Starbucks and other coffee chains are expanding their grip on America’s coffee culture as independent cafes struggle to survive a pandemic-fueled industry shake-up.
The number of coffee shops in the U.S. is shrinking for the first time in nine years as sales plunge and COVID-19 forces the industry to rethink its business. That’s helping coffee-serving chains such as Starbucks, Dunkin’ Donuts and even McDonald’s gain ground at the expense of independent outlets fighting to keep their doors open.
“Closures have happened already and we believe the winter could bring another wave, especially for coffee shops depending on outdoor seating or even walk-up foot traffic,” Rabobank’s senior beverage analyst James Watson said in an interview from New York.
Fewer coffee shops means thousands of lost jobs, adding to an unemployment surge since the start of the pandemic. The shift may also curb demand from specialty coffee producers around the world, since cafe patrons tend to drink more premium beverages made from higher-grade beans.
The U.S. will have 25,307 outlets specializing in coffee or tea by the end of 2020, down 7.3% from a year earlier in the first decline since 2011, according to estimates by research firm Euromonitor International. Annual sales will plunge 12% to $24.7 billion.
“Coffee shops that succeed in this new climate will need to try to re-create as many of their popular pre-COVID-19 attributes as before while being in line with the new realities of social distancing,” said Matthew Barry, a beverages consultant for Euromonitor. “This will include moving many aspects online, where personal engagement is still possible without physical proximity.”
Still, Barry sees no scenario in which U.S. food-service coffee consumption returns to its former growth trajectory — though it’ll remain a core part of the industry.
Overall volumes and sales in the coffee food-service industry are expected to fall for the five years ending 2024 while retail coffee sales at grocery stores gain.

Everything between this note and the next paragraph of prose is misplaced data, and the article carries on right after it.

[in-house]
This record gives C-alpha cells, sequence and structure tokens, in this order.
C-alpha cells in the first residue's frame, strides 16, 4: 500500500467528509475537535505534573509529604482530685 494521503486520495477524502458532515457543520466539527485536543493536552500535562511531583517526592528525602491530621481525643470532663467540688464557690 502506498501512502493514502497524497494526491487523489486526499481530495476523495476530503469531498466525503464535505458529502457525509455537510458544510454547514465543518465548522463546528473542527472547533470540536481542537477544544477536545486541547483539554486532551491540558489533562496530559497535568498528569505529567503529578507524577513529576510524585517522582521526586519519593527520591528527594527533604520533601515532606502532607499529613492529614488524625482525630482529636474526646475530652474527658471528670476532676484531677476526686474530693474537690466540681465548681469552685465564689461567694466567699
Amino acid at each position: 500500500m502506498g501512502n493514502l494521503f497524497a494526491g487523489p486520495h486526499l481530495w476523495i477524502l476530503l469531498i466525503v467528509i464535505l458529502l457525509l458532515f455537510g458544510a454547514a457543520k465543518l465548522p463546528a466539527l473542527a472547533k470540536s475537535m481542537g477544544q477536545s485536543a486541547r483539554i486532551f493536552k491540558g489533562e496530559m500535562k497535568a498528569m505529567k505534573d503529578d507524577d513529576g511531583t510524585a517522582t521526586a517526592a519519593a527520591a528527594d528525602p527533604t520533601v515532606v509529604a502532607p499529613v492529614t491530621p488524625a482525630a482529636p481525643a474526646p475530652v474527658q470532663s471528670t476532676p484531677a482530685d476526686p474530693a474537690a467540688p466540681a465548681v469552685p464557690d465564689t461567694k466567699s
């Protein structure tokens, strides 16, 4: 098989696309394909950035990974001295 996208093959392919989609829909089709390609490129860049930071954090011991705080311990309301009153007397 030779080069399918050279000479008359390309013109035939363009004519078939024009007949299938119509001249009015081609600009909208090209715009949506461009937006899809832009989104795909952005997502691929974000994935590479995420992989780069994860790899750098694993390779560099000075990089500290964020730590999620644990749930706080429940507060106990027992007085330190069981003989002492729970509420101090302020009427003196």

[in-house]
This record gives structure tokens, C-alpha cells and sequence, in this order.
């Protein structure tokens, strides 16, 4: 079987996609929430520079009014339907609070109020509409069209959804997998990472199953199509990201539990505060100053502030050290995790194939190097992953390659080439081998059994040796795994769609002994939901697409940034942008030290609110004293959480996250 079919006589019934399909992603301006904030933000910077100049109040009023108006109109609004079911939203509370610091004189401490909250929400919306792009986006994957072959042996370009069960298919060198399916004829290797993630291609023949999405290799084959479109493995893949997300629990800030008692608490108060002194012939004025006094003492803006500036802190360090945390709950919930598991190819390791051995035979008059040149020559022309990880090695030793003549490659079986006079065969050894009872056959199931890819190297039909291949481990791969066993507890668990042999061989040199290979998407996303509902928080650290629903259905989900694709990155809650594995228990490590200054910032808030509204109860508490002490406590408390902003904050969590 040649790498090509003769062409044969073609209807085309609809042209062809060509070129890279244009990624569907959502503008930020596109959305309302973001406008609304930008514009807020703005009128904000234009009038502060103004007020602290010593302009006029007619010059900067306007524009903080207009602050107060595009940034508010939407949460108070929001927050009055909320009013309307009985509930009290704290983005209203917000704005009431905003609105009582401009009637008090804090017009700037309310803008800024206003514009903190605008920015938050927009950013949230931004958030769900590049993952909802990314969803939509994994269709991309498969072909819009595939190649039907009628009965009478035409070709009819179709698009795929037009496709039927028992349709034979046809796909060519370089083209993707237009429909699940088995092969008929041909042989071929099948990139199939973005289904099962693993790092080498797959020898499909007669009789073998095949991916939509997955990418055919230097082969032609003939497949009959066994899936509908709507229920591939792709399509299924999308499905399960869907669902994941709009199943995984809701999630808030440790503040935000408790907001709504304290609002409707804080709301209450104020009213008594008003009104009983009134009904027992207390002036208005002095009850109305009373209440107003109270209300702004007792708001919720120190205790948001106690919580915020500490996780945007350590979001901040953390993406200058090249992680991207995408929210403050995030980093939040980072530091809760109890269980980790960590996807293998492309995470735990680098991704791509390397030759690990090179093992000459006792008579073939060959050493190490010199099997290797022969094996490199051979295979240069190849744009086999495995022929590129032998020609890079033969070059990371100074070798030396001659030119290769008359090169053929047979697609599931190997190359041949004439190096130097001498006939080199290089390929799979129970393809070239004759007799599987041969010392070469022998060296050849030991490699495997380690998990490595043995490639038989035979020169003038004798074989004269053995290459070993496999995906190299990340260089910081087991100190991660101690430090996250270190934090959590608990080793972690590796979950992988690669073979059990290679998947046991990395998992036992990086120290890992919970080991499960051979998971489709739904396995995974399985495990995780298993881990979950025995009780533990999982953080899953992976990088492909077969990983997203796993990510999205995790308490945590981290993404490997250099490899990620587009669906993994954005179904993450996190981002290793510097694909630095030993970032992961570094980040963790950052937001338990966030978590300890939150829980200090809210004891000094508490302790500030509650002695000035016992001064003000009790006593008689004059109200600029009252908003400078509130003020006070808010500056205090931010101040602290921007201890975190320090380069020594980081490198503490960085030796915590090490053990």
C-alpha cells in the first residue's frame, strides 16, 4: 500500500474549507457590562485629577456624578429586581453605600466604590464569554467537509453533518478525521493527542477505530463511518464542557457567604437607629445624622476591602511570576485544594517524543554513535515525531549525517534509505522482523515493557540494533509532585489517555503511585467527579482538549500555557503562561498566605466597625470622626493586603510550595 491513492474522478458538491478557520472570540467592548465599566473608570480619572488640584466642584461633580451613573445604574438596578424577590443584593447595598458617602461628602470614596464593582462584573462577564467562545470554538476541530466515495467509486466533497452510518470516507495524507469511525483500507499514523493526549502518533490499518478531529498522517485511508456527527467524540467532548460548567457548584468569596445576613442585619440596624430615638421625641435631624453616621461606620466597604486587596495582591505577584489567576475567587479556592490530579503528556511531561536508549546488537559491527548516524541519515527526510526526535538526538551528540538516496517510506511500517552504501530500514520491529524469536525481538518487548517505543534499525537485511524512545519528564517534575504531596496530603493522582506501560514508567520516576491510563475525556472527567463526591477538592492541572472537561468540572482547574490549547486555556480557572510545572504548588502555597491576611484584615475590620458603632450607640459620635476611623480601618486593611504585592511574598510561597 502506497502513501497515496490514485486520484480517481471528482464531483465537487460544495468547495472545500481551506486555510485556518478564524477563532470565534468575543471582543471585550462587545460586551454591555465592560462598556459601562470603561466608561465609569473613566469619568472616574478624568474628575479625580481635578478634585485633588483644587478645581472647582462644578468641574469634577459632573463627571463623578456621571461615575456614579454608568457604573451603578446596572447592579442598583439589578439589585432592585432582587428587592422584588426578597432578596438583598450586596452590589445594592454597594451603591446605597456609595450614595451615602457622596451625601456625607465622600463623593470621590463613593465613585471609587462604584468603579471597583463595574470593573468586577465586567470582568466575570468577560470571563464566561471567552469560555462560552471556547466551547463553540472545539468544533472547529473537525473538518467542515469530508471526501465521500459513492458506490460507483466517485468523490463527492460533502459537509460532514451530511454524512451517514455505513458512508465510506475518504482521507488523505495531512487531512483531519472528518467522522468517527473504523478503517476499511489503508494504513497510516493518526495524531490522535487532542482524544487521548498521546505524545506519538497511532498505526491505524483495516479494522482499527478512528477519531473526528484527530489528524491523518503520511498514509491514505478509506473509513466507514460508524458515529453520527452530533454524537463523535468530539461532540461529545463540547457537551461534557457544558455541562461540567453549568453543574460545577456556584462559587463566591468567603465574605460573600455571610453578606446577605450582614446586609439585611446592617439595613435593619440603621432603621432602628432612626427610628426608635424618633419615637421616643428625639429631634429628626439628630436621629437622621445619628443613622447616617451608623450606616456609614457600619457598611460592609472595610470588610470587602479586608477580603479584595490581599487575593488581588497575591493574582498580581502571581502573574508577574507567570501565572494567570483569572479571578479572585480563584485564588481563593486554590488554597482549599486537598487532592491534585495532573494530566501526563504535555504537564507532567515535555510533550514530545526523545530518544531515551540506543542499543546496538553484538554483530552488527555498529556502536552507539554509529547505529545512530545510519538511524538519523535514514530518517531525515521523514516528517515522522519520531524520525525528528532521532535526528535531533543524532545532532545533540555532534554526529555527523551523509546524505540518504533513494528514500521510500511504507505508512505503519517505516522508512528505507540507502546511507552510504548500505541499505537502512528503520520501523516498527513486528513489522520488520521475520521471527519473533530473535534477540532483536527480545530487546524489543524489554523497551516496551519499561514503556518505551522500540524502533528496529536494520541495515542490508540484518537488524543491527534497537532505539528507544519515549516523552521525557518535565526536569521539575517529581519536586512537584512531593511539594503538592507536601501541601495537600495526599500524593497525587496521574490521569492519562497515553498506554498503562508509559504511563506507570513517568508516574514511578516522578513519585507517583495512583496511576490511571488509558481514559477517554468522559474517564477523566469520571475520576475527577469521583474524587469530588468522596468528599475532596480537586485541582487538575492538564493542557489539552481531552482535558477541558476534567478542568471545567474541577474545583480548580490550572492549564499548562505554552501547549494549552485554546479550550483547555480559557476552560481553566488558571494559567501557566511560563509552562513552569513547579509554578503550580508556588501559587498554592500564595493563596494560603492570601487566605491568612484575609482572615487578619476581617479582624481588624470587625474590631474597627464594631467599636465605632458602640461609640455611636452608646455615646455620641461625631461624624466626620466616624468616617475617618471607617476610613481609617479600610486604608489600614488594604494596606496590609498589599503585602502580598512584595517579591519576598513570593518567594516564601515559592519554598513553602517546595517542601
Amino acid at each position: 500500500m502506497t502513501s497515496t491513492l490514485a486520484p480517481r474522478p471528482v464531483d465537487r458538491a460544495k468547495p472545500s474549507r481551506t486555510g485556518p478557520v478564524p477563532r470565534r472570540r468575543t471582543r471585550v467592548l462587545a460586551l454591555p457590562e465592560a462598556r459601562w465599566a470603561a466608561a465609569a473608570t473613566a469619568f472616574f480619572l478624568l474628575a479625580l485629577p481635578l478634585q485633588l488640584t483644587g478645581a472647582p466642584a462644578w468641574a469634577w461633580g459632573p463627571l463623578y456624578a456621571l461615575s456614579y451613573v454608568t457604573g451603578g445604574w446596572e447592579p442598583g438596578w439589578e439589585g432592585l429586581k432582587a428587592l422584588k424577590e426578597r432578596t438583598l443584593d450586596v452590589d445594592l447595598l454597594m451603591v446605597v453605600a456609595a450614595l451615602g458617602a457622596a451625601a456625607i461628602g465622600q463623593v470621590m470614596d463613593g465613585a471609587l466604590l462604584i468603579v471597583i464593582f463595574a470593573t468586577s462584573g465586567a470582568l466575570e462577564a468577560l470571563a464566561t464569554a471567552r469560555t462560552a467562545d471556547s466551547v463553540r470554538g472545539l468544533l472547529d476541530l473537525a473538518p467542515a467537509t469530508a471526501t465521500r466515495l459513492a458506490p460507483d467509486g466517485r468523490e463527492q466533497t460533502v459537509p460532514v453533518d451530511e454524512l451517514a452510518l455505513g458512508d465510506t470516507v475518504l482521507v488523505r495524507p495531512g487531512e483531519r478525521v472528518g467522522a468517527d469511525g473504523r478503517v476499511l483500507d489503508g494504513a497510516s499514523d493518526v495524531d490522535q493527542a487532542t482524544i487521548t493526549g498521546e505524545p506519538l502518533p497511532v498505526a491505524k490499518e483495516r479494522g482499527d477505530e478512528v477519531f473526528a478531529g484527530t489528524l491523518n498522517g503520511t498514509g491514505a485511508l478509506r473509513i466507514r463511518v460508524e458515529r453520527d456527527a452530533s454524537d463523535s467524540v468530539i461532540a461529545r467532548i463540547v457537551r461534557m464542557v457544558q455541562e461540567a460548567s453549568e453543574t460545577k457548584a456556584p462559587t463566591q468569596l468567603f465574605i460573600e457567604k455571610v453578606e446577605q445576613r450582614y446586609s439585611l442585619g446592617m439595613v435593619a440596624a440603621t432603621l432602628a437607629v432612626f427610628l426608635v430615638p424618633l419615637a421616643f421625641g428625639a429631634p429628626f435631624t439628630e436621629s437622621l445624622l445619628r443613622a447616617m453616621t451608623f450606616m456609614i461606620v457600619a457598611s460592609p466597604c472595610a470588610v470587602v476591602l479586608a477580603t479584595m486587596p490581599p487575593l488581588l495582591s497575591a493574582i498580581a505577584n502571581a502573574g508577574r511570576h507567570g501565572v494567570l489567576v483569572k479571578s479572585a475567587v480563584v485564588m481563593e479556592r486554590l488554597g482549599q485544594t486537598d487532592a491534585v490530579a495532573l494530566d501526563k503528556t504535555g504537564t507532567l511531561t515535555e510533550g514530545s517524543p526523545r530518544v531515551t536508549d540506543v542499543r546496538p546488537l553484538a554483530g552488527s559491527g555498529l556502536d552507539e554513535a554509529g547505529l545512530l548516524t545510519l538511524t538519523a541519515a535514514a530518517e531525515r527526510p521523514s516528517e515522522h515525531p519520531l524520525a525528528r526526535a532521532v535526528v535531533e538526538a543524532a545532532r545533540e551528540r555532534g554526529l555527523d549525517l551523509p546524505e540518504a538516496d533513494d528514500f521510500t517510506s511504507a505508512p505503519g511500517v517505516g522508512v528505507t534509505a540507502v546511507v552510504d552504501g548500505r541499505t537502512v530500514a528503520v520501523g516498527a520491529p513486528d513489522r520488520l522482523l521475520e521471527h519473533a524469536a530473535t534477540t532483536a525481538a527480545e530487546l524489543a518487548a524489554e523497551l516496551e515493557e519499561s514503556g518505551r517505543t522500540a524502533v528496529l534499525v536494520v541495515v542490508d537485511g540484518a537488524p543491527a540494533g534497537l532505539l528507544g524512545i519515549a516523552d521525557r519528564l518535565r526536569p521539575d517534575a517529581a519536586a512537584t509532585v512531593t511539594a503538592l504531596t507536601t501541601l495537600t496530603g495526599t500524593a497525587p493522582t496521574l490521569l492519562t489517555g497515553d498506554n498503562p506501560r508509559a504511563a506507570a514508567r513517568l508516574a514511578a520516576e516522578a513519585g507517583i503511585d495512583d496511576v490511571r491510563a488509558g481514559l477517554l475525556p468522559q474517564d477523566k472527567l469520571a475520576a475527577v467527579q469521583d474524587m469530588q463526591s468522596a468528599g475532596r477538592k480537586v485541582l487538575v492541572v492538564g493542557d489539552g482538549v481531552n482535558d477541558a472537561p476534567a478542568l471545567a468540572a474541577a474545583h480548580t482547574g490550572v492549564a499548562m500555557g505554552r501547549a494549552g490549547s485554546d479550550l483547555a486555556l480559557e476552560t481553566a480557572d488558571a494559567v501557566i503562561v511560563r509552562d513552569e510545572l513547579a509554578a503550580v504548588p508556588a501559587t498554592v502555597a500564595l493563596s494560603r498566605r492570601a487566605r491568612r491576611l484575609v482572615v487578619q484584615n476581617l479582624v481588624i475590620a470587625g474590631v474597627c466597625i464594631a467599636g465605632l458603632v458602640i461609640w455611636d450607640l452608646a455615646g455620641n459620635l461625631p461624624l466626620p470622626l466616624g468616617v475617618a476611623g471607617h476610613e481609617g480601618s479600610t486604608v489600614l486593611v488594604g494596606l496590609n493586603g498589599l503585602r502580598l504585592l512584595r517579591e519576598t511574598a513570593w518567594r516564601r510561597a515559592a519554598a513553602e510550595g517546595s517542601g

Larger chains have the resources to handle short- and medium-term losses while also pivoting with conveniences such as online ordering and drive-thru service, Rabobank’s Watson said. Starbucks is planning on a net increase in U.S. stores this year and market gains could be just as significant in 2021, he said.
Starbucks didn’t immediately respond to an email and call seeking comment.
The Seattle-based coffee giant accelerated a rollout of its “pickup” concept — smaller-format stores without tables and chairs — and is enhancing service at its expanding drive-thru locations to cut waiting times. Starbucks also negotiated better leases to prepare for the prospects of future crises that could bring lockdowns, affecting customer traffic.
“We are rapidly innovating in order to capture new demand, new occasions that we didn’t have before that are tied to how customers are currently living their lives,” Chief Financial Officer Patrick J. Grismer said in a presentation last month. “We have moved quickly to open up new channels of distribution at our existing stores, primarily in the suburbs, because there is significant latent demand and there is unmet demand.”
While many independents have proved nimble by adapting their businesses to digital and to-go offerings, they’re still more at risk, Rabobank’s Watson said.
“The most challenging situations have often been based on location, with residential coffee shops far outperforming office/travel based locations,” he said. “Much of survival also comes down to rent negotiations with landlords and the potential for further government assistance — factors that are hard to control and highly variable.”
Canada has also seen a shrinking number of coffee shops due to the pandemic and the contraction is expected for two more years, according to Allegra World Coffee Portal, a research and consultancy firm. Though 90% of Canadian cafes reopened by September, they face “a long road to recovery in a significantly altered market landscape,” Allegra said in a report.
Canadian coffee-shop sales are expected to plunge 22% to C$9.5 billion ($7.2 billion) this year from 2019 before rebounding to C$10.5 billion next year if the pandemic is largely resolved, according to Allegra estimates.
A return to pre-pandemic levels isn’t expected until 2023, when the industry is anticipated to resume growth. Tim Hortons, owned by Restaurant Brands International, and Starbucks account for three-quarters of Canada’s coffee-shop branded segment.
Canada appears set to buck the U.S. trend favoring Starbucks and other big coffee purveyors.
“With the market currently dominated by branded chains, we expect to see local independents taking a greater share of suburban trade as Canadian consumers seek to diversify their coffee tastes,” Allegra said.